David Stern
David Stern feels players would be better suited playing an extra year in college before jumping to the NBA. Reuters

David Stern has a cold.

The NBA commissioner is sick of the NBA lockout and sick of the negotiations and labor talks that have come with it in the past few weeks.

But he actually is sick in a health sense, too, NBA deputy commissioner Adam Silver told reporters in New York on Thursday. Silver said Stern was ailing with the flu and was sent home by his doctor.

Stern would not be able to participate in person during Thursday afternoon talks between owners and players. He would still, though, be working by phone and communicating as an active participant of the talks.

He's still actively working at home, my BlackBerry buzzing on my waist as we speak, said Silver.

I'm sure David's flu was not helped, his symptoms were not helped by the fact that we had several late nights this week, Silver said. I know the various members of the media who've been there with us as well, so it's been a long week for anybody, but particularly with our Board of Governors meetings and negotiations, and he just got a little bit worn down.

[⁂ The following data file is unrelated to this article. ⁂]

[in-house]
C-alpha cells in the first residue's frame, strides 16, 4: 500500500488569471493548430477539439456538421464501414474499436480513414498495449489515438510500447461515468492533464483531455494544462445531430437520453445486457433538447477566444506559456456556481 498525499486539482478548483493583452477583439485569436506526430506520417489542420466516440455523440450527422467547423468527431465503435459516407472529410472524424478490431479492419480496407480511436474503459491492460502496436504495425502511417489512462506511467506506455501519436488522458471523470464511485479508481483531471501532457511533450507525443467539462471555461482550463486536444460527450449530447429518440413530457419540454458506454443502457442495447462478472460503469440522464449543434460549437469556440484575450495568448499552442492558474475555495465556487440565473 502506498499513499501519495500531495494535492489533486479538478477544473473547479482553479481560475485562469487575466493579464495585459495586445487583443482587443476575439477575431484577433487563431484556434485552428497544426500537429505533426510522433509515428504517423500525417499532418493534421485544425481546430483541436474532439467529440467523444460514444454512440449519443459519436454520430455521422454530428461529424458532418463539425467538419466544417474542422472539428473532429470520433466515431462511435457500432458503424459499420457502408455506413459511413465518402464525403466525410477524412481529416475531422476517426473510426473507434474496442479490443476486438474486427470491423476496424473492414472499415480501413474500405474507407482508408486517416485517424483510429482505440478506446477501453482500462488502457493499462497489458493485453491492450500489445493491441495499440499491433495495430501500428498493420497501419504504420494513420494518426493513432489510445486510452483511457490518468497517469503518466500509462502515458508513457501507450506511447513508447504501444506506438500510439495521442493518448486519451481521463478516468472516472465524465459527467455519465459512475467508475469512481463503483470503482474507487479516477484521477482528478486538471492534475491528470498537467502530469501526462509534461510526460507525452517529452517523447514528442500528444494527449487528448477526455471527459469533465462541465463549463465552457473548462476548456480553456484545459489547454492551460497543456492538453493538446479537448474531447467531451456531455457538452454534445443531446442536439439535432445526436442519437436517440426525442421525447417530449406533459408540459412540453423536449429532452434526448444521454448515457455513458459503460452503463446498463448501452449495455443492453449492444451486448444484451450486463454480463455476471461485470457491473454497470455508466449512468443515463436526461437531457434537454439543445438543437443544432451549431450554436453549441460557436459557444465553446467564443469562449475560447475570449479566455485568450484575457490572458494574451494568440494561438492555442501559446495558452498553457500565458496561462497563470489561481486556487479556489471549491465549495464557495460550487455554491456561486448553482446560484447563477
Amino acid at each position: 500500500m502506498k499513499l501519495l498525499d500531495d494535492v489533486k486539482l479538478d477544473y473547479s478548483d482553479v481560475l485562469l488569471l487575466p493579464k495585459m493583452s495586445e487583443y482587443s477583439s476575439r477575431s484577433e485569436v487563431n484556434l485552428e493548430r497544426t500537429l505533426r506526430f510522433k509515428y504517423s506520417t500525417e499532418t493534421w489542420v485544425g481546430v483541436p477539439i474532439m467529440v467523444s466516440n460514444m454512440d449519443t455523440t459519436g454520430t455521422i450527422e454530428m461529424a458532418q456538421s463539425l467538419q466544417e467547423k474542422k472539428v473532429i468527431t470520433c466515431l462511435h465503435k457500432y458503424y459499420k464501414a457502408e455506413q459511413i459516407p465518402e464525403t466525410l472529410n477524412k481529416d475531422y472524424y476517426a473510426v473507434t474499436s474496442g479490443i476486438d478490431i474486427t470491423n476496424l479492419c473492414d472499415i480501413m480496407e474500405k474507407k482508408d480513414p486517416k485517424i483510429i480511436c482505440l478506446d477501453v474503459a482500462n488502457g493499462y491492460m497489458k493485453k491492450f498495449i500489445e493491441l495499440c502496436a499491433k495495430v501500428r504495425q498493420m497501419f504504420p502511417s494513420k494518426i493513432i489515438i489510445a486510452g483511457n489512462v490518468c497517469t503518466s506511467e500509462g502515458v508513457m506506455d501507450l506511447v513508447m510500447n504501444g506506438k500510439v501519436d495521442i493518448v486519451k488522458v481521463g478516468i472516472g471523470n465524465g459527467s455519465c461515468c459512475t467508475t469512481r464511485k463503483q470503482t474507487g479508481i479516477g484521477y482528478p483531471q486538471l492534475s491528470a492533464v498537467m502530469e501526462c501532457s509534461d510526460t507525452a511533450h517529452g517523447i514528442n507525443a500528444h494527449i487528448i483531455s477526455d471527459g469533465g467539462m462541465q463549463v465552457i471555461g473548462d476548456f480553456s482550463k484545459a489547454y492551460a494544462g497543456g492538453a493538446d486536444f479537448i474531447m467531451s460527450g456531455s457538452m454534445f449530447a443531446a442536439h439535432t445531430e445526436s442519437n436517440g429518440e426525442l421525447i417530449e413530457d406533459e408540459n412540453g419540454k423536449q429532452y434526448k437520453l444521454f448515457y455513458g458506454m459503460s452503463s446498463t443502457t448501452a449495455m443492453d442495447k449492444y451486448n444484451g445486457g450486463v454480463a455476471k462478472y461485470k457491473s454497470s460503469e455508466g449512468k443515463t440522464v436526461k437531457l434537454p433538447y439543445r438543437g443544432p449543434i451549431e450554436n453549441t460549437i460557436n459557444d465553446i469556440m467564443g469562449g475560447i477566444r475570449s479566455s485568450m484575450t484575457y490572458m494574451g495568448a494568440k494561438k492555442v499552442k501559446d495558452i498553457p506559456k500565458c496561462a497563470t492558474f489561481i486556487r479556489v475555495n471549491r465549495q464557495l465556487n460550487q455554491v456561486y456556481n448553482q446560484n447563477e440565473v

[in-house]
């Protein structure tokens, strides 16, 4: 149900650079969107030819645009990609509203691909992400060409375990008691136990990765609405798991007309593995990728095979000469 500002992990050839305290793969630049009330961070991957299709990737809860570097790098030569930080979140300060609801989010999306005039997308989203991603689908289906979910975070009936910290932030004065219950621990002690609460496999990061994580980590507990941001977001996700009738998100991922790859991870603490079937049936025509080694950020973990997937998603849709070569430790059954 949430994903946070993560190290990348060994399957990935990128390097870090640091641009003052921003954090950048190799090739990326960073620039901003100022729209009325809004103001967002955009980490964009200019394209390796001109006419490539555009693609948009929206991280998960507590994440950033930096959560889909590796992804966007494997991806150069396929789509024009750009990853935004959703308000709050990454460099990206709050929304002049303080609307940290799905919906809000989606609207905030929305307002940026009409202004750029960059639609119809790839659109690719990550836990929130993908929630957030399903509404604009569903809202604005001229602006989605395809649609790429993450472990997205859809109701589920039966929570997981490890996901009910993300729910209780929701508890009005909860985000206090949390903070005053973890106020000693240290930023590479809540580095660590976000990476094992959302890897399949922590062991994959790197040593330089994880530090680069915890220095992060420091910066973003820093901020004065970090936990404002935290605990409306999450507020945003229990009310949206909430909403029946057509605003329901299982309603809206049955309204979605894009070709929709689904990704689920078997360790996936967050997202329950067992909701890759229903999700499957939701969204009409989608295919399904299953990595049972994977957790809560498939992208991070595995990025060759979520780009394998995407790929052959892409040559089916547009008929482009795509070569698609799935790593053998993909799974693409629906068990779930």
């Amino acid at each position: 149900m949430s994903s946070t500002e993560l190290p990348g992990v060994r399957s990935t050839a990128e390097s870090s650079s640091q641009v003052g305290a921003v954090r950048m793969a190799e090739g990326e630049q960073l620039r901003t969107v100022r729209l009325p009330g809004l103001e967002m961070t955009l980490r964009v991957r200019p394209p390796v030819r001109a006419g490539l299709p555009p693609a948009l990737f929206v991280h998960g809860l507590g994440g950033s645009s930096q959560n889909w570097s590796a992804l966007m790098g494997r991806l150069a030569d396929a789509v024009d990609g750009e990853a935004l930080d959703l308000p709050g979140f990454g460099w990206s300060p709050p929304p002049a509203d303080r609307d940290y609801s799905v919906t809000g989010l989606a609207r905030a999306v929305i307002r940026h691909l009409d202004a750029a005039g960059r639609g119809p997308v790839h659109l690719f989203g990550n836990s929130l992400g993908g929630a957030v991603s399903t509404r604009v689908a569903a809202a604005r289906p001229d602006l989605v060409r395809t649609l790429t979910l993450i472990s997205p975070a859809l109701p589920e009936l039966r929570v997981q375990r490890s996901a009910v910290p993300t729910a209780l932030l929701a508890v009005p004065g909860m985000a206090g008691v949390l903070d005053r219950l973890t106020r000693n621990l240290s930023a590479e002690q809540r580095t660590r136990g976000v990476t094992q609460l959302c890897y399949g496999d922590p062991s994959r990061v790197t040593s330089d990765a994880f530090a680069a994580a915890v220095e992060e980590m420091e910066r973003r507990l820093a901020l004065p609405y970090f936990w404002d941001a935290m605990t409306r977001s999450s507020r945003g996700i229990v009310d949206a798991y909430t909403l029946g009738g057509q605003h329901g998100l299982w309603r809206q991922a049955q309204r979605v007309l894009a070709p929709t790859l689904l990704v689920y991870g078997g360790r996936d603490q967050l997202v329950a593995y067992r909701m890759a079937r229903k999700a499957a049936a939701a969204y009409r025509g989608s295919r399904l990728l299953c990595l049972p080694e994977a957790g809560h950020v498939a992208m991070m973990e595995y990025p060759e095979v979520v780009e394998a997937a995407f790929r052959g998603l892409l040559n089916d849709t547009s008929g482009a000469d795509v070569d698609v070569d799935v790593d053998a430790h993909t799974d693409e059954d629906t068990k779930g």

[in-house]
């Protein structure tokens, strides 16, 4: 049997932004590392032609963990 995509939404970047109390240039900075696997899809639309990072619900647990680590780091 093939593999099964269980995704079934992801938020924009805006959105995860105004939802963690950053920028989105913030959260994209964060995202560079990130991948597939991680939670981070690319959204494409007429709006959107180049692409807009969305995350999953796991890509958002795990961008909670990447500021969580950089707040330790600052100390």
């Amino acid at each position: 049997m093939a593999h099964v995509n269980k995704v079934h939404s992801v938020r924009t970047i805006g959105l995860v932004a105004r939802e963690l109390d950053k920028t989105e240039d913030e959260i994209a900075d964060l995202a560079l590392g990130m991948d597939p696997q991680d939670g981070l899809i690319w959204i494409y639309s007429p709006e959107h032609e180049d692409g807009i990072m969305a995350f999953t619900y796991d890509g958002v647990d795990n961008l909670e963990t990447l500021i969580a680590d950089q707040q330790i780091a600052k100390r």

Stern was present, though, during a news conference after the NBA Board of Governors meeting. He told reporters then that the possibility of a full, 82-game schedule was unclear. The first two weeks of the NBA season were already canceled last week.

In attempts to end the lockout and salvage the 2011-12 NBA season, owners and players held talks with federal mediator George Cohen for 16 hours on Tuesday. They didn't end talks until approximately 2 a.m. Eight hours later, they were back for another 8 1/2 hours of talks.

Stern did leave open the possibility of a full schedule still being played, even in the wake of the first two weeks' cancellation. But Silver told reporters that would be difficult, simply because arenas have already begun replacing the dates of those canceled NBA games with other events.

There's no doubt that once we come to an agreement with the players' association, we will have a common interest in putting together as complete a schedule as possible, and whether or not an 82-game schedule is still possible is unclear to me, Silver said. As David has said previously, we've just lost part of the calendar. I think that's part of the pressure on both sides.

The NBA lockout entered its 112th day Thursday.